The Securities and Exchange Commission is no longer keen on imposing a 60-40 percent local-foreign ownership restriction on each class of shares, as originally intended by the controversial Supreme Court ruling on the capital of Philippine Long Distance Telephone Co.
In a briefing on Thursday, SEC chairperson Teresita Herbosa cited an “entry of judgment” received by the SEC from the Supreme Court on Jan. 9. This clarified that the “dispositive” portion of the SEC decision dated June 28 was that the term “capital” as referred to in the Constitution “refers only to shares of stock entitled to vote in the election of directors, and thus in the present case, only to common shares and not to the total outstanding capital stock (common and non-voting preferred shares).”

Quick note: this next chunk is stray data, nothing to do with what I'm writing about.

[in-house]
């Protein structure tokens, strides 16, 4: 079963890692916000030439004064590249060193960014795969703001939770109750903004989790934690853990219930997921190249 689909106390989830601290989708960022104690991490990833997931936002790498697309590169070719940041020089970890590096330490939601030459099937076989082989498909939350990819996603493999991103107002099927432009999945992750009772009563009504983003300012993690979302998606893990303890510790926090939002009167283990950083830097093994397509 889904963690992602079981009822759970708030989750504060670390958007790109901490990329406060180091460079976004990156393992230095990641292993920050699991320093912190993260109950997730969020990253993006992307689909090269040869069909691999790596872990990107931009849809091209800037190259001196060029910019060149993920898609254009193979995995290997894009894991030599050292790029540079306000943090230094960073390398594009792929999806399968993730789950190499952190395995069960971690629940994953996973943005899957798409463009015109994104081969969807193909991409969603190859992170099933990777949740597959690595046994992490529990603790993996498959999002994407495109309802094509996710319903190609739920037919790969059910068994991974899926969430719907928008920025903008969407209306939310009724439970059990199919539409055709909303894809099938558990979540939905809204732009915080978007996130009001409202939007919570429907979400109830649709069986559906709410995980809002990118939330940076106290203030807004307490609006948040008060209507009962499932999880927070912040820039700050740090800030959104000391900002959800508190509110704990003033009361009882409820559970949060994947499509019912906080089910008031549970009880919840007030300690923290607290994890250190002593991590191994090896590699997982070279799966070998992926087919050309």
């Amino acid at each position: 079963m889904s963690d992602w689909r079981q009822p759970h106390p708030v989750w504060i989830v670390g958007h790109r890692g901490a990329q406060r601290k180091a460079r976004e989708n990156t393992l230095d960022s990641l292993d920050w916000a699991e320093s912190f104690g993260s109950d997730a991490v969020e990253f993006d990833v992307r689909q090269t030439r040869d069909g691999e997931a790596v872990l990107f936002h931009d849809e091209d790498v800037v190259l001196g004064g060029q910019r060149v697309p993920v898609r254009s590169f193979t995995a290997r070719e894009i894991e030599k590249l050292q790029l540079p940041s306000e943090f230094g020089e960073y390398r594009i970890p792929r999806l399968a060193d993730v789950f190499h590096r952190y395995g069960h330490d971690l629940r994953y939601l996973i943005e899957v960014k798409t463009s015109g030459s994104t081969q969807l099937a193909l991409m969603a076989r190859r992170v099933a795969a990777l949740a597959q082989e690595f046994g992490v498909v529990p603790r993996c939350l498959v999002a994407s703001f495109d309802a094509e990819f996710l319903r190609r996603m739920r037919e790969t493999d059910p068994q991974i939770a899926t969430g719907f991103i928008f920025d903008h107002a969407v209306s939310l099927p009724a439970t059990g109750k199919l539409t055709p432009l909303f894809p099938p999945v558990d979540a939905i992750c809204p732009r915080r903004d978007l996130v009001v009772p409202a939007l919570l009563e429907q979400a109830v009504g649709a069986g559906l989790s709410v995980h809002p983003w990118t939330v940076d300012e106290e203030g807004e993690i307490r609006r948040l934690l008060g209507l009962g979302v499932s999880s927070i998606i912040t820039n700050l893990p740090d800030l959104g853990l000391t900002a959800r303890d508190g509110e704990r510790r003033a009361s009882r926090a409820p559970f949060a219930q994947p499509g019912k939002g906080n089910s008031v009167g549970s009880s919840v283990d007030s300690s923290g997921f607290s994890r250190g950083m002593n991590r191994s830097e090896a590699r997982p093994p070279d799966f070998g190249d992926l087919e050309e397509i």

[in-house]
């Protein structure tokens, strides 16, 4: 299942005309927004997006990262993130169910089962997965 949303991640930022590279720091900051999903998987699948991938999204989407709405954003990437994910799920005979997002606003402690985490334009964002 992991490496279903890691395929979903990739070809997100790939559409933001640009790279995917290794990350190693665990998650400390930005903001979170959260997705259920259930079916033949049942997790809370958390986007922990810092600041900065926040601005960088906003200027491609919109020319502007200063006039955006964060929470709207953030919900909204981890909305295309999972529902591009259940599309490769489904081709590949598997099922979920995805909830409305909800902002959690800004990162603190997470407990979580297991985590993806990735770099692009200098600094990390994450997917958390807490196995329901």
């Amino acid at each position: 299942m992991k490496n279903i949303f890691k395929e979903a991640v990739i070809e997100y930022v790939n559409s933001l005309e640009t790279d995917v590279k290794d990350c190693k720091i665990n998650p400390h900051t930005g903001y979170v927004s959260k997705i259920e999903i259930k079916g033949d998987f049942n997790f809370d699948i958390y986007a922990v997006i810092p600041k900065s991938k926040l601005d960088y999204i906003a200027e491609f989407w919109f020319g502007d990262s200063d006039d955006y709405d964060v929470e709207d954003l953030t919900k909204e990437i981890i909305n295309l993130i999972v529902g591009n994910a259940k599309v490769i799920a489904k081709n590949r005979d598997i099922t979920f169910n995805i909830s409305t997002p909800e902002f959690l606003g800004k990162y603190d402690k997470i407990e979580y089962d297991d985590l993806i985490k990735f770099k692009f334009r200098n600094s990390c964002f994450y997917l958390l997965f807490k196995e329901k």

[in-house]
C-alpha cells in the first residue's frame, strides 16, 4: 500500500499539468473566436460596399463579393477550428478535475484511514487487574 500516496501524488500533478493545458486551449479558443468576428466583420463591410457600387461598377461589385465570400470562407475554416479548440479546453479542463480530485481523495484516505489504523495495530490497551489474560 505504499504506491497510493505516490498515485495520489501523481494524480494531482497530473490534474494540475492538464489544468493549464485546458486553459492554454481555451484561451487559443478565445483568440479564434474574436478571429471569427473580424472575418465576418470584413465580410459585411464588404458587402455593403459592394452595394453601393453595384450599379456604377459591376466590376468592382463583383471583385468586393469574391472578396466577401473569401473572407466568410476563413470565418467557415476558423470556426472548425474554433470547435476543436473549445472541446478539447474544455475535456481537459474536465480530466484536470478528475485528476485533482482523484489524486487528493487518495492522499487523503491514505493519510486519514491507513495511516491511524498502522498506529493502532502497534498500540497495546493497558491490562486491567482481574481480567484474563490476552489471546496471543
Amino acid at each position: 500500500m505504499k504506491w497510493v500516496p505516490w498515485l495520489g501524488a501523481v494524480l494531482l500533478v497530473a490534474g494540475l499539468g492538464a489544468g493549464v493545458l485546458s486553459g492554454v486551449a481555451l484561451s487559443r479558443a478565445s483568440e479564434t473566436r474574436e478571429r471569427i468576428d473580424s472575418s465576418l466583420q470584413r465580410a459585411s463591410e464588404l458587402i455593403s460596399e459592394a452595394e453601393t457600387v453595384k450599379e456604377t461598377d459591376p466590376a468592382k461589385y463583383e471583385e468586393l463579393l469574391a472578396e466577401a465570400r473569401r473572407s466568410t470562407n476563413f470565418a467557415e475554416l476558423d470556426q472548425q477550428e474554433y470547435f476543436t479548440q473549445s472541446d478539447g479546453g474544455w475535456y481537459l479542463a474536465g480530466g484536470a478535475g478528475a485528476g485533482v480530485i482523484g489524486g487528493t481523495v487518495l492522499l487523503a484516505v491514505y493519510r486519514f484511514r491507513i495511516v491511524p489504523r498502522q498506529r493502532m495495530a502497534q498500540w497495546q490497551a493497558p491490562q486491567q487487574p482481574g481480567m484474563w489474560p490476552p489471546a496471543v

As such, Herbosa said: “Maybe we won’t go to the strict rule of requiring 60 percent (local ownership) in each class of shares.”
“We will try to come up with rules that will lessen conflict and controversy (that are) acceptable to all, but we also see the need for foreign capital to come in,” Herbosa said.
When the draft guidelines on foreign ownership were drafted, Herbosa said this adopted the most restrictive framework.
The Supreme Court’s entry of judgment was favorable to the claim of PLDT lawyers that the dispositive portion was not modified in the Oct. 9, 2012, decision on the motion for reconsideration.
This suggests that the Supreme Court has accepted that the statements pertaining to classes of shares were in the nature of obitur dictum and do not represent a legal precedent, and that the SEC is not legally compelled to follow it.